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SPEECH ON SLAVERY

- By Abraham Lincoln
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Abraham Lincoln (/ˈlɪŋkən/;[2] February 12, 1809 – April 15, 1865) was an American statesman and lawyer who served as the 16th president of the United States from 1861 until his assassination in 1865. Lincoln led the nation through the American Civil War, the country's greatest moral, constitutional, and political crisis. He succeeded in preserving the Union, abolishing slavery, bolstering the federal government, and modernizing the U.S. economy. Lincoln was born into poverty in a log cabin and was raised on the frontier primarily in Indiana. He was self-educated and became a lawyer, Whig Party leader, Illinois state legislator, and U.S. Congressman from Illinois. In 1849, he returned to his law practice but became vexed by the opening of additional lands to slavery as a result of the Kansas–Nebraska Act. He reentered politics in 1854, becoming a leader in the new Republican Party, and he reached a national audience in the 1858 debates against Stephen Douglas. Lincoln ran for President in 1860, sweeping the North in victory. Pro-slavery elements in the South equated his success with the North's rejection of their right to practice slavery, and southern states began seceding from the union. To secure its independence, the new Confederate States fired on Fort Sumter, a U.S. fort in the South, and Lincoln called up forces to suppress the rebellion and restore the Union.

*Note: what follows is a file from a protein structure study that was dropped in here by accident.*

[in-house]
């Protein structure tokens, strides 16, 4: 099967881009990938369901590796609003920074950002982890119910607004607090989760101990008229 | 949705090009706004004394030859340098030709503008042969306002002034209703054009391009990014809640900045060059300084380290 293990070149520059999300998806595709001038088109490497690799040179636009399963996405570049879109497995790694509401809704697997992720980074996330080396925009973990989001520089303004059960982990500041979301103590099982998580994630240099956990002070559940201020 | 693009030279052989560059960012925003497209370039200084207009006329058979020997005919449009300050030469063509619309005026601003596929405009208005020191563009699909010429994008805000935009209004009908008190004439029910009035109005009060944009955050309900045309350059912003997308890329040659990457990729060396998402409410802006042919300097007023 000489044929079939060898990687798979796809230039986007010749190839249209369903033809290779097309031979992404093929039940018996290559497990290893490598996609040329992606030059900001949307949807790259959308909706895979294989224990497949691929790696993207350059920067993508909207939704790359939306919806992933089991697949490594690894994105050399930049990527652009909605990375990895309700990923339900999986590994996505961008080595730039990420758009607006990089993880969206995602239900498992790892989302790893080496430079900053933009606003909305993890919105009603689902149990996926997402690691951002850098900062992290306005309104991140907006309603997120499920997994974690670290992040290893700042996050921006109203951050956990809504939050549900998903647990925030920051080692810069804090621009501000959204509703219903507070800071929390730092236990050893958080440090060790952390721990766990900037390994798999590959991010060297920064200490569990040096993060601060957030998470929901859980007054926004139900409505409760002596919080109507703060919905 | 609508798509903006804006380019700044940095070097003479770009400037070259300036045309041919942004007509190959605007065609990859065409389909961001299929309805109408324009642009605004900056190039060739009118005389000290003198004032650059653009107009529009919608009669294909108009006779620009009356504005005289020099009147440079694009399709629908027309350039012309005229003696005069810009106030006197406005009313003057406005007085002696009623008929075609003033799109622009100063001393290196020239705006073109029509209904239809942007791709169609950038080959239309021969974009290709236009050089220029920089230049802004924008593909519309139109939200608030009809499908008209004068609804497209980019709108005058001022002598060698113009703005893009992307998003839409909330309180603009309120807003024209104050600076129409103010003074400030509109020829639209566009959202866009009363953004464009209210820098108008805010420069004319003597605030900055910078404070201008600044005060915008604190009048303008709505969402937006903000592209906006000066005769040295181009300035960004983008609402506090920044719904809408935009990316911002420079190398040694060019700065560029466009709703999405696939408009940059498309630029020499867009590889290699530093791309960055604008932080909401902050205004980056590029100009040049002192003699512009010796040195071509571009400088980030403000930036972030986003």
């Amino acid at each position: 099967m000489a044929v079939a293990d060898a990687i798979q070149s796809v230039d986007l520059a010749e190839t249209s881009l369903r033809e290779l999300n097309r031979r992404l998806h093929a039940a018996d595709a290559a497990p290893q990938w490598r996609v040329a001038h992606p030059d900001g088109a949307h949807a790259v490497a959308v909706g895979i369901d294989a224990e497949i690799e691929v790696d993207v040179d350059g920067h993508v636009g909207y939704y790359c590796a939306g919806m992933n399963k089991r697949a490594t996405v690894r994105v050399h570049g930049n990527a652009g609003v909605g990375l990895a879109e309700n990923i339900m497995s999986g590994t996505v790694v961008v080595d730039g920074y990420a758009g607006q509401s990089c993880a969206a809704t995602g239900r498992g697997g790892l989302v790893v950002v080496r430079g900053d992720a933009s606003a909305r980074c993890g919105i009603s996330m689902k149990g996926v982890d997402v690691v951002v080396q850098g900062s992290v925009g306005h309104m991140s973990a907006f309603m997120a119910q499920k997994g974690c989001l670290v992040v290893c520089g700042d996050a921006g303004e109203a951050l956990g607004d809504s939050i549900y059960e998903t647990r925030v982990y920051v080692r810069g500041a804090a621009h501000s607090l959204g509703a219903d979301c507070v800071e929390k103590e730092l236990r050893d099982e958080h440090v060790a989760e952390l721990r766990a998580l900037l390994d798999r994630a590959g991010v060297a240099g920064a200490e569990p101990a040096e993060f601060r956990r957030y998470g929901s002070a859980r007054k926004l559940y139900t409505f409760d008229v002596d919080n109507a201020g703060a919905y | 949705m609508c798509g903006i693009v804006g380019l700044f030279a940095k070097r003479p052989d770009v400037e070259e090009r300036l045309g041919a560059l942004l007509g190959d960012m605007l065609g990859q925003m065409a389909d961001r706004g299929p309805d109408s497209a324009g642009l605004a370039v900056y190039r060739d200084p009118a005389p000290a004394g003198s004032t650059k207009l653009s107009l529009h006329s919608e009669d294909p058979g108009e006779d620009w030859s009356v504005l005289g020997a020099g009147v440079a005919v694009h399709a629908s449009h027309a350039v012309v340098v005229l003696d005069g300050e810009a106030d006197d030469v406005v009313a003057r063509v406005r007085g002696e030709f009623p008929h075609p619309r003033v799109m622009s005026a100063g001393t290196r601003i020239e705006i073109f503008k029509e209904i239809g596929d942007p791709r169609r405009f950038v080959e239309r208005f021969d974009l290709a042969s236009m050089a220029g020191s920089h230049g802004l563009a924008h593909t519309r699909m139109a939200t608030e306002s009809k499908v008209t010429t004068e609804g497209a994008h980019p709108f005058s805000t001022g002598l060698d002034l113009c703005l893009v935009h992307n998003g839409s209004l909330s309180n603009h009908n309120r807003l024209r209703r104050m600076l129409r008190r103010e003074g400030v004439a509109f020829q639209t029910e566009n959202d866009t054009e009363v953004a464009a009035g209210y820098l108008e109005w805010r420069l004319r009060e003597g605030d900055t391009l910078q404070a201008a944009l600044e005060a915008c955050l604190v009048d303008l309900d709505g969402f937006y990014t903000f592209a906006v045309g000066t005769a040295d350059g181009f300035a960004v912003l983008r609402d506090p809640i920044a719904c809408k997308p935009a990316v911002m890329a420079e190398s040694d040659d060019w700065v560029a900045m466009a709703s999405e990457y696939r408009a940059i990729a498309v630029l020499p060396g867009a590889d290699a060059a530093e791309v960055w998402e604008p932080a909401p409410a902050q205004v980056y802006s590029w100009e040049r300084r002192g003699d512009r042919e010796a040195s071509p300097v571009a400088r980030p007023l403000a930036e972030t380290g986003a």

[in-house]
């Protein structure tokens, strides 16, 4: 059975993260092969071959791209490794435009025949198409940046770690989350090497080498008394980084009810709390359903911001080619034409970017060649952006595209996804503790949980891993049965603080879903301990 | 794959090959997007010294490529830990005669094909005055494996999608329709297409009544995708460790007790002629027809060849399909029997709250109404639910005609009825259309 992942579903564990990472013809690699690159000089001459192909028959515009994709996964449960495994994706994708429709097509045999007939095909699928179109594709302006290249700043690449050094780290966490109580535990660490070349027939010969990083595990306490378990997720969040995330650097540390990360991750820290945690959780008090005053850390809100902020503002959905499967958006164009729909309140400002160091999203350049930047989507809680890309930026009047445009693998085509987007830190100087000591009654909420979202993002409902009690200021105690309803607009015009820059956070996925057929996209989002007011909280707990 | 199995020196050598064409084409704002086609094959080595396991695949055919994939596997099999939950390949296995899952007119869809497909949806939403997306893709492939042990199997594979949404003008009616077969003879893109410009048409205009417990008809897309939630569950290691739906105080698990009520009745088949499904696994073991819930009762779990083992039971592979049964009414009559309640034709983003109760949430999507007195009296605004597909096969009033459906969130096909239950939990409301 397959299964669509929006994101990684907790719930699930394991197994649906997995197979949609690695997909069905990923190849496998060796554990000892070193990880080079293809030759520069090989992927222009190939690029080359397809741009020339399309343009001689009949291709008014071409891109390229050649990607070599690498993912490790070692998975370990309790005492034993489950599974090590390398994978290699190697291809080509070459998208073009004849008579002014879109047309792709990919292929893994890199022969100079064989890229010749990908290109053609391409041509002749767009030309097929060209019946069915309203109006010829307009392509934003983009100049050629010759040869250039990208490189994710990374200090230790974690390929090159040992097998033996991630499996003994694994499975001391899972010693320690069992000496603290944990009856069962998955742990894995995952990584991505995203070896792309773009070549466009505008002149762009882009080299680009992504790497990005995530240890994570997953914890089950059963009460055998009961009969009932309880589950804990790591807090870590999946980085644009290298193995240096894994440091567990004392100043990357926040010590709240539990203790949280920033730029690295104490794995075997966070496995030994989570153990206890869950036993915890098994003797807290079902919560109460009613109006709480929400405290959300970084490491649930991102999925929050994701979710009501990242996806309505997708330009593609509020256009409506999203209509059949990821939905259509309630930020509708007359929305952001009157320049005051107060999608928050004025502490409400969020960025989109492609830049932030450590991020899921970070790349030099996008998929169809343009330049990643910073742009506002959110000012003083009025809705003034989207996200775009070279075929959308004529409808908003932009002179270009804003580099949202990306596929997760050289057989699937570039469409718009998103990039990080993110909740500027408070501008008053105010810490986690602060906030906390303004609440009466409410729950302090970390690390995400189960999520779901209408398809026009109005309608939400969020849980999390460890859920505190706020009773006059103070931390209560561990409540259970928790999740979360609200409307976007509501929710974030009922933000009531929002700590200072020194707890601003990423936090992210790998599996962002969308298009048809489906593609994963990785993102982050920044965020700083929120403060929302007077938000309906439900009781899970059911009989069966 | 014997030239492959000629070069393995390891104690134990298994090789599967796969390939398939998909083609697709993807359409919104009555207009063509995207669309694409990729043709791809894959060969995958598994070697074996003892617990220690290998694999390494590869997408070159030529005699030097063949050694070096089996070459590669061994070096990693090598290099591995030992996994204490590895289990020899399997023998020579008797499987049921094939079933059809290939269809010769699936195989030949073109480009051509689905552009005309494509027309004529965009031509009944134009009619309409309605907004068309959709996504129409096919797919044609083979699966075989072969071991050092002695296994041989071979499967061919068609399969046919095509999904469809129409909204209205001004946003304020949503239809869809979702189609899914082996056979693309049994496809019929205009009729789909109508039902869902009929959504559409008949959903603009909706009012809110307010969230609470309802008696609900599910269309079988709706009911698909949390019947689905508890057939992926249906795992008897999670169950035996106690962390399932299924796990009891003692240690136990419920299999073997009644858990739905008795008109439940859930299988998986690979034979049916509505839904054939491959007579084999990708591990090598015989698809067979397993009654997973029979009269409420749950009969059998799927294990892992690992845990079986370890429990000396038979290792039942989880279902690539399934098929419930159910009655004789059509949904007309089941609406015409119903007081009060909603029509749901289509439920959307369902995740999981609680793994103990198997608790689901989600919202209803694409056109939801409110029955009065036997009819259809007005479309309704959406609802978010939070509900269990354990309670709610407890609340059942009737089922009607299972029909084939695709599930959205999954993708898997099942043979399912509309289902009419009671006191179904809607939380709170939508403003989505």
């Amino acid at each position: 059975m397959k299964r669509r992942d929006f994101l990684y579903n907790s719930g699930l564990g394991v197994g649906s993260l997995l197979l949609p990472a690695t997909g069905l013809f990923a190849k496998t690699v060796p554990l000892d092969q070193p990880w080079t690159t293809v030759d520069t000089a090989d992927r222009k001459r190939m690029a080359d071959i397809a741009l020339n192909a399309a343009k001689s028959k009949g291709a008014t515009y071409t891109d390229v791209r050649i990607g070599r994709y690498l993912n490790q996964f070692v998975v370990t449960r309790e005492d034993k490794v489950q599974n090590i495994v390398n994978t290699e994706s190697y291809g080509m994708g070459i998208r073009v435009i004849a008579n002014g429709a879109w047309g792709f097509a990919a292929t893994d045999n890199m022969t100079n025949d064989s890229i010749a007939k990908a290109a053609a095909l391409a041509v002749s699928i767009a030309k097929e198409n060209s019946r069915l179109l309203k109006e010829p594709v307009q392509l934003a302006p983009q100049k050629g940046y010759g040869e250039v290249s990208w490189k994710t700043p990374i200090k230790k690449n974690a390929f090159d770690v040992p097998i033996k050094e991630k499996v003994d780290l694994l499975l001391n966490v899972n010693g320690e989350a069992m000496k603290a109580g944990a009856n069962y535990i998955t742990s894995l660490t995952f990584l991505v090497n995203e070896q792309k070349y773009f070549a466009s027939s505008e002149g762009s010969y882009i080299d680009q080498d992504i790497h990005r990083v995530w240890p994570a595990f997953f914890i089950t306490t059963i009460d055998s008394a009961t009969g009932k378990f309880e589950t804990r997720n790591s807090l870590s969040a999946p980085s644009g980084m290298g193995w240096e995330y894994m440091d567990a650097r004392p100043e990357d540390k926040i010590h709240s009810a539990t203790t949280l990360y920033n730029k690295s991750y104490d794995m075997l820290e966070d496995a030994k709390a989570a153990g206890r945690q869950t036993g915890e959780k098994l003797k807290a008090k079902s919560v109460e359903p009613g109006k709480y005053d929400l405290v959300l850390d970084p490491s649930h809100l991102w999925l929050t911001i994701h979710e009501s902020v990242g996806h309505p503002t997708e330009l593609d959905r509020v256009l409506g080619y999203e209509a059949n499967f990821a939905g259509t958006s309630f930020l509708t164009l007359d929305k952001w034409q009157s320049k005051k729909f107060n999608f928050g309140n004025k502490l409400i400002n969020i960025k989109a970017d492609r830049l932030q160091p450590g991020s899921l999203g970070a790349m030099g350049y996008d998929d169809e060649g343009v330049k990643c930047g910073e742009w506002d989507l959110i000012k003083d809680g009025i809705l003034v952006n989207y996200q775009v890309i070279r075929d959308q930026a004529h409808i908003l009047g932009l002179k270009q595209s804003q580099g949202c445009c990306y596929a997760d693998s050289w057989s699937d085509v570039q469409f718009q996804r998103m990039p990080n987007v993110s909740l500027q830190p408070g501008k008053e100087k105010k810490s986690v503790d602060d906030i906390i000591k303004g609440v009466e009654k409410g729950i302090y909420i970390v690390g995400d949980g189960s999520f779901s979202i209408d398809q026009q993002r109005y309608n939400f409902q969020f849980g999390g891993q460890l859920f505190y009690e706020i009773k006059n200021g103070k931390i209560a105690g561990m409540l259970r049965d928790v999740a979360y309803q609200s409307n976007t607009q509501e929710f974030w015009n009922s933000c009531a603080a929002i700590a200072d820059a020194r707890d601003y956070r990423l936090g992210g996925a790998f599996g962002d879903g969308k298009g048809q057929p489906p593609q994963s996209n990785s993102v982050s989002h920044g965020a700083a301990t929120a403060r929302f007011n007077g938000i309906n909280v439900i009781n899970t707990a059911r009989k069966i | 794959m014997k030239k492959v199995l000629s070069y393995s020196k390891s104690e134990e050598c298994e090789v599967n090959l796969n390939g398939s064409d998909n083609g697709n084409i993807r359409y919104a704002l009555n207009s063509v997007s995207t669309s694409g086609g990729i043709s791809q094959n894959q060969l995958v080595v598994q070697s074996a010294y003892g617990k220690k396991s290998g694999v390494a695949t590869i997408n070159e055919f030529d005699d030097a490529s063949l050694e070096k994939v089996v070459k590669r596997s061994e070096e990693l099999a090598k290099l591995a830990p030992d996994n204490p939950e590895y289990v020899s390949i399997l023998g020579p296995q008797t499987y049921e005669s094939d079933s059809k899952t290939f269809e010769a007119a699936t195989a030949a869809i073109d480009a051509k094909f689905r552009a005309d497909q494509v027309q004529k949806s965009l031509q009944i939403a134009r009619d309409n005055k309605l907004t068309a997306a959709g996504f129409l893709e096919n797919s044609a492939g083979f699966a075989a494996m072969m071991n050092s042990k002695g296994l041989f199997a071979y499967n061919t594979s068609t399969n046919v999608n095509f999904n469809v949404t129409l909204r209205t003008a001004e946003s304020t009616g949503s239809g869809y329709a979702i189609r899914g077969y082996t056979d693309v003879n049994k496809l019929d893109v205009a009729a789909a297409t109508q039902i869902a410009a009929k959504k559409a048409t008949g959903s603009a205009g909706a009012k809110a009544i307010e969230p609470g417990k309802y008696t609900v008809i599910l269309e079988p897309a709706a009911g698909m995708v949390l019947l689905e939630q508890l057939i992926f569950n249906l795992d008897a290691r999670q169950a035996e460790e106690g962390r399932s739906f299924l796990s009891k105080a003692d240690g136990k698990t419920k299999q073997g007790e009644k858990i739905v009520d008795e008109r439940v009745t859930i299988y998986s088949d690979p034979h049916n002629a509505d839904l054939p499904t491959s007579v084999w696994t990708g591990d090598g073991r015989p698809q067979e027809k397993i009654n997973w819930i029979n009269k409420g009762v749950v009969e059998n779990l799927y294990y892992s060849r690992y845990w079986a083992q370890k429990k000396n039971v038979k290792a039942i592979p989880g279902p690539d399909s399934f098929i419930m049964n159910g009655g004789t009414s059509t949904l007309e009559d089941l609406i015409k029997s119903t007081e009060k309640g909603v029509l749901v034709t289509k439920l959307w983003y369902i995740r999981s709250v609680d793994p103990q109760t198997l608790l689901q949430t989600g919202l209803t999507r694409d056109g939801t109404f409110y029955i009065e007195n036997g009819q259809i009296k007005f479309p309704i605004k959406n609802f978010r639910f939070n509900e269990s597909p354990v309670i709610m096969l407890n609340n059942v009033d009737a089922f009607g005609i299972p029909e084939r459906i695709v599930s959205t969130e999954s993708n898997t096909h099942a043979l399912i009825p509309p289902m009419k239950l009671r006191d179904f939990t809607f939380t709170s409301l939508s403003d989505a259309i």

SPEECH ON SLAVERY

"Abraham Lincoln" by Alexander Gardner is in the public domain.

Equality in society alike beats inequality, whether the latter be of the British aristocratic sort or of the domestic slavery sort.

We know Southern men declare that their slaves are better off than hired laborers amongst us. How little they know whereof they speak! There is no permanent class of hired laborers amongst us. Twenty-five years ago I was a hired laborer. The hired laborer of yesterday labors on his own account to-day, and will hire others to labor for him to-morrow.

Advancement - improvement in condition - is the order of things in a society of equals. As labor is the common burden of our race, so the effort of some to shift their share of the burden on to the shoulders of others is the great durable curse of the race. Originally a curse for transgression upon the whole race, when, as by slavery, it is concentrated on a part only, it becomes the double-refined curse of God upon his creatures.

Free labor has the inspiration of hope; pure slavery has no hope. The power of hope upon human exertion and happiness is wonderful. The slave-master himself has a conception of it, and hence the system of tasks among slaves. The slave whom you cannot drive with the lash to break seventy-five pounds of hemp in a day, if you will task him to break a hundred, and promise him pay for all he does over, he will break you and hundred and fifty. You have substituted hope for the rod.

And yet perhaps it does not occur to you that, to the extent of your gain in the case, you have given up on the slave system and adopted the free system of labor.

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Questions and Answers SPEECH ON SLAVERY

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Additional Information:

Rating: B

Words: 1070

Unique Words : 154

Sentences : 15

Reading Time : 1:17

Noun : 91

Conjunction : 28

Adverb : 11

Interjection : 0

Adjective : 16

Pronoun : 29

Verb : 34

Preposition : 47

Letter Count : 1,239

Sentiment : Positive

Tone : Neutral

Difficult Words : 70

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